subculture

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subculture

any system of beliefs, values and norms which is shared and actively participated in by an appreciable minority of people within a particular culture. The relationship of the subculture to the so-called dominant culture has been identified as one of subordination and relative powerlessness. Power relations are therefore an important dimension of any sociological consideration of subculture.

Subcultures have been examined in terms of ETHNICITY, CLASS, DEVIANCE and YOUTH CULTURE. R. MERTON constructed a typology of possible responses to a dysjunction between means and goals. These responses might give rise to a number of different subcultures. S. Cohen (1971) has noted the emergence of a succession of youth subcultures in the postwar era, for example, in Britain, ‘Teds’, ‘Mods’, ‘Rockers’ and ‘Punks’. It has been suggested that such subcultures serve as ‘magical solutions’ to the problems created for young working-class people in contemporary Western societies (Brake, 1980). They serve to provide a means of establishing both individual and group identity They are discernible largely through stylistic expression, particularly language, demeanour, music, dress and dance.

Subcultures, like culture generally, are the result of collective creativity and are therefore subject to historical change and transformation. Feminist theorists such as McRobbie and Garber (1976), McRobbie (1991) have noted that gender is rarely considered in the study of subcultures. They have raised important questions concerning the relationship of young women to youth subcultures. See also CULTURAL STUDIES, CULTURAL CAPITAL, CULTURAL DEPRIVATION, CULTURAL LAG, CULTURAL (AND LINGUISTIC) RELATIVISM.

Collins Dictionary of Sociology, 3rd ed. © HarperCollins Publishers 2000
References in periodicals archive ?
Further, while segmenting travel markets by age can be expeditious and often useful, it might also be valuable to examine the underlining subcultural characteristics of Millennials.
From this interactionist perspective of the contemporary male skate scene and its diverse actors, Snyder offers the compelling view that skateboarding's unique social field produces numerous "subcultural careers." In this way, Snyder rightly reminds us that today's subcultures have significant opportunities (including through social media and other modes of promotion/production) from which members can gain various capitals.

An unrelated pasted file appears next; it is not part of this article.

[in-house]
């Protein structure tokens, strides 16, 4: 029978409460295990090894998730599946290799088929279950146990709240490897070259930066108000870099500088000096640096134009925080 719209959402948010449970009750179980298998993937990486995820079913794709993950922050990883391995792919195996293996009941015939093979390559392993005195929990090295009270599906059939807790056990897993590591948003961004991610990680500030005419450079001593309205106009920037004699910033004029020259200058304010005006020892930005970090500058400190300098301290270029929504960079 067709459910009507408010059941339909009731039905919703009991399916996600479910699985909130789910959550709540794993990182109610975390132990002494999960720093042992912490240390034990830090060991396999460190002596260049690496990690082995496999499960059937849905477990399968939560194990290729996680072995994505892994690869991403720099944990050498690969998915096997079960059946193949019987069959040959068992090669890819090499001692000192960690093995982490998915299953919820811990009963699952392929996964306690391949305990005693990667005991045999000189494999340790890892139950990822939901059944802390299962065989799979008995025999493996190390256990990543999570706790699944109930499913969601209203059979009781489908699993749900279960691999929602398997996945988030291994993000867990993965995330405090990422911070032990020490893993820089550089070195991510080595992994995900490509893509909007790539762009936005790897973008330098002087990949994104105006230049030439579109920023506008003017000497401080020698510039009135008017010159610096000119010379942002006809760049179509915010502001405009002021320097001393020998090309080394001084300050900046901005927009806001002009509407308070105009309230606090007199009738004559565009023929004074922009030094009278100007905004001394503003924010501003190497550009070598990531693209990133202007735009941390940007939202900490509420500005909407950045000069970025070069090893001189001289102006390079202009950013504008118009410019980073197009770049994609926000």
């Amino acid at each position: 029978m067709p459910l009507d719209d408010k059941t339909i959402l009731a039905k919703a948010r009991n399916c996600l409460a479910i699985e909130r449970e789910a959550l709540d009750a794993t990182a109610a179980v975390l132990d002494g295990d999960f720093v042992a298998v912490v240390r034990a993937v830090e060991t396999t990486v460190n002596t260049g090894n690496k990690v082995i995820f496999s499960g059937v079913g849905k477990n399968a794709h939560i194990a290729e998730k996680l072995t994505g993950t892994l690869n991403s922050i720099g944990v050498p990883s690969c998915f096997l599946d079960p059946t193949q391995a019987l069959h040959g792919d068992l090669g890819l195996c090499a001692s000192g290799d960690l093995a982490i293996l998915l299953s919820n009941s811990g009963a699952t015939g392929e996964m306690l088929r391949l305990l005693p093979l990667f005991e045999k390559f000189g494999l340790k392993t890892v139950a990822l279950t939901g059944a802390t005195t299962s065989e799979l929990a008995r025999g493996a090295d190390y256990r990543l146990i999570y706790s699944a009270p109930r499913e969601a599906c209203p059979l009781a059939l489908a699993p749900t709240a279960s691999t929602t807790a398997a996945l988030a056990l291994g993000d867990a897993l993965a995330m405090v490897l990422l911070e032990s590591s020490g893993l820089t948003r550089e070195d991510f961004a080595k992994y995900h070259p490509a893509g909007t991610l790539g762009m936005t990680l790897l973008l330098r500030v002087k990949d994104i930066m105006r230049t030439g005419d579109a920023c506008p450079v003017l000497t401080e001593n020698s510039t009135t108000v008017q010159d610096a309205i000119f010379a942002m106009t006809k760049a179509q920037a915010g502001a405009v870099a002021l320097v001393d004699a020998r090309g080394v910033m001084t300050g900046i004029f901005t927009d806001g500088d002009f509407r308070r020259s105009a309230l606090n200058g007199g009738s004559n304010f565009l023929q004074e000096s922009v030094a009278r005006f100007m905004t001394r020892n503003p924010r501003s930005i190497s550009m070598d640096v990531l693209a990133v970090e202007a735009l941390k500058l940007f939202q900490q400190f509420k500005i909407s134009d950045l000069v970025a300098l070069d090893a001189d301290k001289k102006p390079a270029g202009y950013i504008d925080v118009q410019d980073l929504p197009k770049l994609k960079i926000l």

Although the author addresses how subcultural life has changed in recent decades, a more systematic comparison between Cucumber and Queer as Folk would shed more light on this issue.
The attribute most often mentioned is our internationalist outlook: an outlook precisely opposite to that fostered in the sheltered subcultural enclave.
A expressao subcultural dos scans, assim como aquele que compele o fandom das HQs, evidencia um fenomeno social compartilhado (Duffett, 2013), expandido e que forca o entrechoque de outras e diferentes instancias e artefatos hipertecnologicos lidando ainda com as componentes agregadoras particulares a cada um de seus elementos (Lemos, 2010).
This section is a nuanced account and an aesthetic journey in the subcultural practices that shape our urban environments.
Beginning in the 1940s, sociologists developed subcultural theory, which organized specific demographic groups into subcultures based on a number of shared social traits (Williams 2011, 7).
Professionals often enjoy a great deal of respect, not only because of their high "subcultural capital" (Thornton, 1996), but also from their role in defining and creating it.
The city is the pre-eminent site for the performance of a spectacular stylistic aesthetic and "risky" and sometimes "deviant" subcultural alterities that resist conformity with the dominant culture.
Attention is paid, for instance, to the processes of self-fashioning, the role of branding in the contemporary fashion-scape, the significance of visual adornment in films and literature, the functioning of subcultural styles, the writing of fashion personalities, and the place of fashion in political enterprise.